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747 pilot rescues farmers from disaster

  • Story Highlights
  • UPS pilot Bill Gross offers assistance and hope for American family farmers
  • He and volunteers help farmers who suffer major illness, injury or natural disaster
  • Gross' nonprofit, Farm Rescue, has helped 59 farmers since 2006
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ELLENDALE, North Dakota (CNN) -- After surviving a near-fatal accident, Richard Olson recalls the doctor telling him, "You may never walk again."

Bill Gross says he has put in $20,000 and 5,000 hours or more of volunteer time into Farm Rescue.

Bill Gross says he has put in $20,000 and 5,000 hours or more of volunteer time into Farm Rescue.

The Ellendale, North Dakota, farmer had gotten caught in the power takeoff shaft of his farming equipment, and his injuries left him unable to plant his 2,500 acres of soybeans and corn. The accident might have meant the end of his family's farm.

Enter Bill Gross and Farm Rescue. Since 2006, the successful UPS pilot has been, in his "spare" time, providing a helping hand and a hearty dose of hope for American family farmers like Olson.

Through his nonprofit, Gross, 41, and volunteers assist farmers who have suffered a major illness, injury or natural disaster. Today, any of those crises can put an end to a farmer's livelihood.

According to the U.S. Department of Agriculture, the number of farms in America has decreased by 67 percent since 1910. Raised on a family farm in North Dakota, Gross says farms have changed since his childhood.

"Years ago, when there was an accident or an injury, neighbors would usually come and help each other," recalls Gross. "Nowadays, there are fewer family farms and fewer children on those farms, and it's just not as easy for neighbors to help one another anymore."

Farm Rescue's goal is to keep farmers afloat by helping with the farm labor through the planting and harvesting seasons.

"We don't give out money to farmers, this is not a handout or a bailout for any farm family," says Gross. "It's just to help them through the year so they can continue."

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Olson says he doesn't know what he would have done without Farm Rescue's help.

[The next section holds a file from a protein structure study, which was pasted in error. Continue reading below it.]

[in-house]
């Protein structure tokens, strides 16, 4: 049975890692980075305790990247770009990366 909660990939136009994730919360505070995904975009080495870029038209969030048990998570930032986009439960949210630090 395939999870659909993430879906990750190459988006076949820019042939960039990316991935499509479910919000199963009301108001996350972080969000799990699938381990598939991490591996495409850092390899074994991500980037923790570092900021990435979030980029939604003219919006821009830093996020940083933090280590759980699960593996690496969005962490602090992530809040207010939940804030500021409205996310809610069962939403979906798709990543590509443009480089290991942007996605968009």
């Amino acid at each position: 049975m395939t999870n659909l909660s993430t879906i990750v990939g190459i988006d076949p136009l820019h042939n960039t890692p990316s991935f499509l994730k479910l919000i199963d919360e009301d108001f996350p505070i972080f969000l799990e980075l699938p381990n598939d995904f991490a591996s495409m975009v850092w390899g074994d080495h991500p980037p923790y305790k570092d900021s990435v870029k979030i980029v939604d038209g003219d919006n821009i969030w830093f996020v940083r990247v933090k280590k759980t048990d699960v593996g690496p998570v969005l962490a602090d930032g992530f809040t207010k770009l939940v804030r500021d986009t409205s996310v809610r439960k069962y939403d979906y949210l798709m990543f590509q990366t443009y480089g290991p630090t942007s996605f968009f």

"I told my wife at the time we probably would have had to rent the land or something. No doubt we would have not been able to do it ourselves," said Olson.

Olson had sent an application to Farm Rescue and heard from Gross in less than two weeks. Olson's request was granted, and today he is waiting to harvest the 2,500 acres of soybeans and corn.

Since 2006, Farm Rescue has helped 59 farmers like Olson keep their land. And Gross plans to help many more. Video Watch Gross and his Farm Rescue team helping a family farm in South Dakota »

"By the end of the year, I feel fairly confident that the total family farms assisted since we started will be 63," says Gross. "And our goal for 2009 is to reach a total of 100 farm families."

Olson says that Farm Rescue's work supports the spirit of the American farmer. Video Watch Olson talk about his accident and how Gross helped his farm survive »

"We're all proud of what we do. We're all proud of the independence that we have. And we want to do our own thing, but we can't always do our own thing," says Olson. "They ask nothing of us; it's done for us. And Bill goes to another farmer that needs help -- and it's amazing."

Gross says he has put in $20,000 of his own money and 5,000 hours or more of volunteer time into Farm Rescue. To him, it's all worth it. Video Watch Gross describe how family farms have changed and why he helps them today »


"One day I'm up flying a Boeing 747 and the next day I'm down here working in the land helping these family farmers in rural America," says Gross. "It's quite a difference but it brings me a lot of joy to see these families that need the help.

"Most of our cases are success stories where we help the family out and the next year they're able to do it on their own."

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